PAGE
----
When you start out as a newly married couple, well-meaning friends and overexcited relatives will ask that question, “So when are you going to have kids?”
If you and your spouse get stumped by this question, don’t worry. There are a myriad of factors to consider – many couples are concerned about the cost of raising children in Singapore, career development getting affected, or whether both of you are emotionally and mentally ready to have children.
Perhaps you are open to the idea of having children soon, but have no idea how many you should have and when is a good time in your marriage to grow the family, or better yet, you are engaged and want to talk about family planning as part of discussions of the future – then here are some questions and tips to consider with your partner.
What are our education and/or career goals?
If you and your spouse have certain education or career goals in mind, then you might need to do some projections and ask yourselves when these goals are likely to be achieved.
With these goals in mind, you should consider which stage will be ideal for you to try for a child. Perhaps, come to an agreement that you two will intentionally try for a child even if the goals are not achieved within the expected timeframe. Time stops for no man, and your bodies are changing with time regardless of your projections; it will be wise to not assume that you and your spouse will conceive once you start trying.
Who will care for our children?
We all want what’s best for our future children and strive to provide them with quality. Thoughtfully discuss with your spouse how you both envision childcare to be like. Consider how much help you have around you in the form of parents, parents-in-law, childcare services etc.
My husband and I realised that, in order to have constructive conversations about this issue, we needed to be open to ideas and resist preconceived notions we had about the options available.
Take the time to find out in-depth about options available, which will possibly affect how many children you plan to have.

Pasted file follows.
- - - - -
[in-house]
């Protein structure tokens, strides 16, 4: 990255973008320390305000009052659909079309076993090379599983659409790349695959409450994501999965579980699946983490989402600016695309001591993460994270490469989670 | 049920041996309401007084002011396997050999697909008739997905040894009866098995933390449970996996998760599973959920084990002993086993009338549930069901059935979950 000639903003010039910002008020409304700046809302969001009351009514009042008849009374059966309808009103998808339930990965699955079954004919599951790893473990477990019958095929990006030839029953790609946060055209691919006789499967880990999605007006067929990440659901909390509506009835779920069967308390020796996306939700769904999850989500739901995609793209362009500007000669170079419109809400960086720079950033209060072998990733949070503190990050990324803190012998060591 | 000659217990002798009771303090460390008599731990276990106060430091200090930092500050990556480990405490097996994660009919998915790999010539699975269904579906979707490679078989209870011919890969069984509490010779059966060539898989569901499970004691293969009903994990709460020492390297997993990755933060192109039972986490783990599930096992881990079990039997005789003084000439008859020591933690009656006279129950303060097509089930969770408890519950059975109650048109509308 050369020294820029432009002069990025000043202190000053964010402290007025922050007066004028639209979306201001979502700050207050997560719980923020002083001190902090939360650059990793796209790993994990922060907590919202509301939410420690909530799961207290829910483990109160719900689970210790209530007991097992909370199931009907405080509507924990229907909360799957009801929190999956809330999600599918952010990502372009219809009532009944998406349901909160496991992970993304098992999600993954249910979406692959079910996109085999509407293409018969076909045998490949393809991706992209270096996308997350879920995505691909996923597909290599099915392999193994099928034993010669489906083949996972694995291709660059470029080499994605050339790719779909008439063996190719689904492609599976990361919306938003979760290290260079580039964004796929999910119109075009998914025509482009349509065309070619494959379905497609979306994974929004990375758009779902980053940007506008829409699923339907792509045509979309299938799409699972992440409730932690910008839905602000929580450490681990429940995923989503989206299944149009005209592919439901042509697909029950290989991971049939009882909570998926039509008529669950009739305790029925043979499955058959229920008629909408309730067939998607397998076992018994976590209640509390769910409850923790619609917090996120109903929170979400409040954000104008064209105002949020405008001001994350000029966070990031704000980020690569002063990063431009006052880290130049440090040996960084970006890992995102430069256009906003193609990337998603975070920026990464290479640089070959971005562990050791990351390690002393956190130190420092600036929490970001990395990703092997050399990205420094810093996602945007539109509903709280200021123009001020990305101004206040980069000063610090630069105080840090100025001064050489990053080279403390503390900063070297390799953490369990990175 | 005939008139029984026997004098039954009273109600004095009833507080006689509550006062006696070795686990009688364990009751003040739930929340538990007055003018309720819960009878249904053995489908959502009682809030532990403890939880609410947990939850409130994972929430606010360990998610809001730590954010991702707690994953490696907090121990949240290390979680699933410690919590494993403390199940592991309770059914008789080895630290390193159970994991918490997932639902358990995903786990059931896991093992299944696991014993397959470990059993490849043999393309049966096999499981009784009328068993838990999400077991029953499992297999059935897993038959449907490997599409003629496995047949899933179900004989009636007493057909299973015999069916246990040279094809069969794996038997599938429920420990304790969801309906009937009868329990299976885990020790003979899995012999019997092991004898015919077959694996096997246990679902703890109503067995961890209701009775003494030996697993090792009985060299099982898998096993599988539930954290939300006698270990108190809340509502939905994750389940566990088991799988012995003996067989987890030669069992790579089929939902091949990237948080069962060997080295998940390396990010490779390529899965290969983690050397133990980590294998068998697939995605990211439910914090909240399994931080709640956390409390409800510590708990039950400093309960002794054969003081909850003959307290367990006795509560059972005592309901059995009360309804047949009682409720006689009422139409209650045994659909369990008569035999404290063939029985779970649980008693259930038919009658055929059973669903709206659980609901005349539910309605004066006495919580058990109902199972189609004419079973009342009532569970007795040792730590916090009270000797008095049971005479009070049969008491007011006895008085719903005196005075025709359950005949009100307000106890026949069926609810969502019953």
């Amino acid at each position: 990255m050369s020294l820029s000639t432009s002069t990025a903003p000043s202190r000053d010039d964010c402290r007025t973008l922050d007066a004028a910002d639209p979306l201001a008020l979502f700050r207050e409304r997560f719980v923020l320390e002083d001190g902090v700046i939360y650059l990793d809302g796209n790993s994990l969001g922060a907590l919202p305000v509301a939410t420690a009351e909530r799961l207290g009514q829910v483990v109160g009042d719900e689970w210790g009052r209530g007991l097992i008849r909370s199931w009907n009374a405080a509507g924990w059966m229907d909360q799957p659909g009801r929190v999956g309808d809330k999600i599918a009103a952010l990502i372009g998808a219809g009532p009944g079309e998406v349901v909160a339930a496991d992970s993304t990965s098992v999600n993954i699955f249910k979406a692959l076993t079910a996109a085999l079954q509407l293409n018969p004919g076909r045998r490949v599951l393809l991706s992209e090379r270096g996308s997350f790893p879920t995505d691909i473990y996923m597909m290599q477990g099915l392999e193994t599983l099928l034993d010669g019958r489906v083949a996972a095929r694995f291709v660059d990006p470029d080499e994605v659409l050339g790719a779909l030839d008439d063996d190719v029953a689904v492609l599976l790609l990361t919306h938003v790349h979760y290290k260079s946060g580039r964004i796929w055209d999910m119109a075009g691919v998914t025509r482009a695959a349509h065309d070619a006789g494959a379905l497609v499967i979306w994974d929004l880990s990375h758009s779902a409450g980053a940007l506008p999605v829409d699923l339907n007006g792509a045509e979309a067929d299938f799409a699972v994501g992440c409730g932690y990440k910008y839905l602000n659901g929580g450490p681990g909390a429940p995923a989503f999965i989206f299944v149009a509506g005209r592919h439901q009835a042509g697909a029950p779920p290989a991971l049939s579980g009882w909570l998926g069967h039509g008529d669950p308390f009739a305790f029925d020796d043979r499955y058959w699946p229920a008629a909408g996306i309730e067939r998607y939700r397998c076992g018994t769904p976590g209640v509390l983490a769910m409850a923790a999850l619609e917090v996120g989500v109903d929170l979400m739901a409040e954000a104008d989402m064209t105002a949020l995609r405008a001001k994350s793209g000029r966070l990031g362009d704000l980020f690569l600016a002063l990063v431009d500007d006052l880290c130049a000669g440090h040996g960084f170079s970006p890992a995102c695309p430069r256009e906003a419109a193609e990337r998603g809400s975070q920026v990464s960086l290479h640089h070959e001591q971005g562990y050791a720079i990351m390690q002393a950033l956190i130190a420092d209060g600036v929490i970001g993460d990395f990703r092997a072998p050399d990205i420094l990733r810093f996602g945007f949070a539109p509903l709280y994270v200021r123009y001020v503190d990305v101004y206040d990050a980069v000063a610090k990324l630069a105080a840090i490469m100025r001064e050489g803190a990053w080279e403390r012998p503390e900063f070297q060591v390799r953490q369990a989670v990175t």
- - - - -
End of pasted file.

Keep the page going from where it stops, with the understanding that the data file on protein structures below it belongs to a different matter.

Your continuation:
How many should we have?
This answer will depend greatly on what you and your spouse value, and what your personalities are. Discuss how many little ones you envision yourselves having and find out more from each other where these ideals come from.
Find out why your spouse would like one or six kids, and come to a consensus. Talk through the process without being judgmental; seek to listen and understand. I learnt that my husband desired a loud and boisterous family – the more the merrier, he’d say – because he had a lonely childhood; my preference was for a larger age gap between our children as I witnessed how challenging it was for my mum to manage 2 kids with a 16-month age difference.
At the same time, consider how crucial it is for you and your spouse to get that bigger home or better quality of life before you will have children. You’ll need to discuss what truly matters to the both of you. Perhaps you are willing to make sacrifices and cut back on certain goals in order to have a child or more children.
Talk through the process without being judgmental; seek to truly listen and understand.
Do we have issues to resolve before we start a family?
If you or your spouse are battling addictions, anger issues, buried in financial debt, or you are facing marital challenges, it’s best to seek professional help quickly so that a warm, loving and conducive environment is established for your offspring; it will also do wonders for your marriage.
On the flipside, if you are emotionally healthy and stable but wonder if you will be good enough for your children, take heart that you do not need to be perfect before you become a parent. Strive to be present and involved, and understand that you and your spouse will play different but complementary roles in raising the children. Interestingly, the little ones will bring out the best in us and also move us towards greater maturity.
If you are emotionally healthy and stable, then take heart that you do not need to strive to be a perfect person before you have a child.
If you come to a stalemate on any of the above issues, do not hesitate to seek help from a trained counsellor, who will be able to help you process your underlying concerns that may be causing the conflicts. Many couples find difficulty articulating needs and communicating in ways that deepen understanding between each other. It will greatly benefit couples to seek help so that they can intentionally work towards having a marriage and family love that will last for a lifetime.
© 2017 Focus on the Family Singapore. All rights reserved.
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